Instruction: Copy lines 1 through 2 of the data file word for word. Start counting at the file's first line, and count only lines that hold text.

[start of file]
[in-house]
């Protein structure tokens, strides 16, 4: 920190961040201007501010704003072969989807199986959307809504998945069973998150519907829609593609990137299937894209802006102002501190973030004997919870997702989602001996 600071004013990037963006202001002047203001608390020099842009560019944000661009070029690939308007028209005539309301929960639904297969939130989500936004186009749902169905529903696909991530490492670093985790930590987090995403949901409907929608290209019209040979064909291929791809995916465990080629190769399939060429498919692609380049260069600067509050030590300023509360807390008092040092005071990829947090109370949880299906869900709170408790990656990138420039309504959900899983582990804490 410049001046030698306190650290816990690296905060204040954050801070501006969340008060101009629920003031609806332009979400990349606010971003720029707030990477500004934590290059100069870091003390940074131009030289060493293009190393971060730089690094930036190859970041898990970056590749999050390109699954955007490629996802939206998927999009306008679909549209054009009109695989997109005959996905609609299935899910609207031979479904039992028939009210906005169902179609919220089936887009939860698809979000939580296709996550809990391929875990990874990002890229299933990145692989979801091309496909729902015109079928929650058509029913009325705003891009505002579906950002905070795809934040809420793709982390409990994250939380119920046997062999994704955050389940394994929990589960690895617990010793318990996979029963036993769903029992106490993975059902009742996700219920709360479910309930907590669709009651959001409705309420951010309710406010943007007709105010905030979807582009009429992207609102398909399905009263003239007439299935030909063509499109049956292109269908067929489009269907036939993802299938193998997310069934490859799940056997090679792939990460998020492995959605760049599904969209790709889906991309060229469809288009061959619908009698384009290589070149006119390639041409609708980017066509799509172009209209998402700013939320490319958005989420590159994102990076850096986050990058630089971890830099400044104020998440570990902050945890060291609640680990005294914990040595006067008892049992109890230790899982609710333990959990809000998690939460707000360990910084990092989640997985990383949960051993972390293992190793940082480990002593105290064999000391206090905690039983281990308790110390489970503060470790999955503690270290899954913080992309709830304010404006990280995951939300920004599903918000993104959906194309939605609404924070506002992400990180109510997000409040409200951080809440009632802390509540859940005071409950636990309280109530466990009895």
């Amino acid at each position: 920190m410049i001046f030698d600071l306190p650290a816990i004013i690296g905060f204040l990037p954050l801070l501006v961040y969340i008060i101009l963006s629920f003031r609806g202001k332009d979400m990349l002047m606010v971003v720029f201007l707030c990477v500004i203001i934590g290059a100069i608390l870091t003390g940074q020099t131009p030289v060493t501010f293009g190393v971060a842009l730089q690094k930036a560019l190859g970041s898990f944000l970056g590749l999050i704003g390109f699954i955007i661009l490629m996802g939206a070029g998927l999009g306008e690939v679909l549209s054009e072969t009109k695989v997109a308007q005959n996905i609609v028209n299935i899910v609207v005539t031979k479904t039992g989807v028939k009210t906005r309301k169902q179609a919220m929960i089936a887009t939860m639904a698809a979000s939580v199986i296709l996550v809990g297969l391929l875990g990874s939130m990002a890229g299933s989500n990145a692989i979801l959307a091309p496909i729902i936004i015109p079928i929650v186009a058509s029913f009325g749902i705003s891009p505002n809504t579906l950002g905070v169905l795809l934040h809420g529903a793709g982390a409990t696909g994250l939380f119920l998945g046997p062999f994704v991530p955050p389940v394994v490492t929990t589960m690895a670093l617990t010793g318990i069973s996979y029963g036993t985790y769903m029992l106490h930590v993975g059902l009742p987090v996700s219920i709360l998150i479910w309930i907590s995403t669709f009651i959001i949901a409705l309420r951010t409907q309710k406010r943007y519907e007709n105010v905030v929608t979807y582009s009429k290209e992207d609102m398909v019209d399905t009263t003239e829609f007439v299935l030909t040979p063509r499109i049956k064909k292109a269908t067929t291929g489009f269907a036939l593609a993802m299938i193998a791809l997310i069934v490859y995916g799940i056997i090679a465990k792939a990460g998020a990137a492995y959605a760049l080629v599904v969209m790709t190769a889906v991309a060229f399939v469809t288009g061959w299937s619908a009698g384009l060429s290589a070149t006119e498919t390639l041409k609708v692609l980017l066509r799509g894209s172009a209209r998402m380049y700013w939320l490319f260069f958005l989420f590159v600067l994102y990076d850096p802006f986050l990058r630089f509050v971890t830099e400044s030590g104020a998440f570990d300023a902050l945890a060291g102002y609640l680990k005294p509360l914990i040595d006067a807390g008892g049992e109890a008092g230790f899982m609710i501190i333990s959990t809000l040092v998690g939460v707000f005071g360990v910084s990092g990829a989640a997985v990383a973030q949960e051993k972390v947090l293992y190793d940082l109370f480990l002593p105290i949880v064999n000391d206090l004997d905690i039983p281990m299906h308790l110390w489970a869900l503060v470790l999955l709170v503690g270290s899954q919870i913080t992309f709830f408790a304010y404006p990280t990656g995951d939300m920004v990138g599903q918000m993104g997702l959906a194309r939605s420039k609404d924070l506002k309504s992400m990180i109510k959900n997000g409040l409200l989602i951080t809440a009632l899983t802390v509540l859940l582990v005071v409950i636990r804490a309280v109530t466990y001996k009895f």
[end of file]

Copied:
[in-house]
């Protein structure tokens, strides 16, 4: 920190961040201007501010704003072969989807199986959307809504998945069973998150519907829609593609990137299937894209802006102002501190973030004997919870997702989602001996 600071004013990037963006202001002047203001608390020099842009560019944000661009070029690939308007028209005539309301929960639904297969939130989500936004186009749902169905529903696909991530490492670093985790930590987090995403949901409907929608290209019209040979064909291929791809995916465990080629190769399939060429498919692609380049260069600067509050030590300023509360807390008092040092005071990829947090109370949880299906869900709170408790990656990138420039309504959900899983582990804490 410049001046030698306190650290816990690296905060204040954050801070501006969340008060101009629920003031609806332009979400990349606010971003720029707030990477500004934590290059100069870091003390940074131009030289060493293009190393971060730089690094930036190859970041898990970056590749999050390109699954955007490629996802939206998927999009306008679909549209054009009109695989997109005959996905609609299935899910609207031979479904039992028939009210906005169902179609919220089936887009939860698809979000939580296709996550809990391929875990990874990002890229299933990145692989979801091309496909729902015109079928929650058509029913009325705003891009505002579906950002905070795809934040809420793709982390409990994250939380119920046997062999994704955050389940394994929990589960690895617990010793318990996979029963036993769903029992106490993975059902009742996700219920709360479910309930907590669709009651959001409705309420951010309710406010943007007709105010905030979807582009009429992207609102398909399905009263003239007439299935030909063509499109049956292109269908067929489009269907036939993802299938193998997310069934490859799940056997090679792939990460998020492995959605760049599904969209790709889906991309060229469809288009061959619908009698384009290589070149006119390639041409609708980017066509799509172009209209998402700013939320490319958005989420590159994102990076850096986050990058630089971890830099400044104020998440570990902050945890060291609640680990005294914990040595006067008892049992109890230790899982609710333990959990809000998690939460707000360990910084990092989640997985990383949960051993972390293992190793940082480990002593105290064999000391206090905690039983281990308790110390489970503060470790999955503690270290899954913080992309709830304010404006990280995951939300920004599903918000993104959906194309939605609404924070506002992400990180109510997000409040409200951080809440009632802390509540859940005071409950636990309280109530466990009895």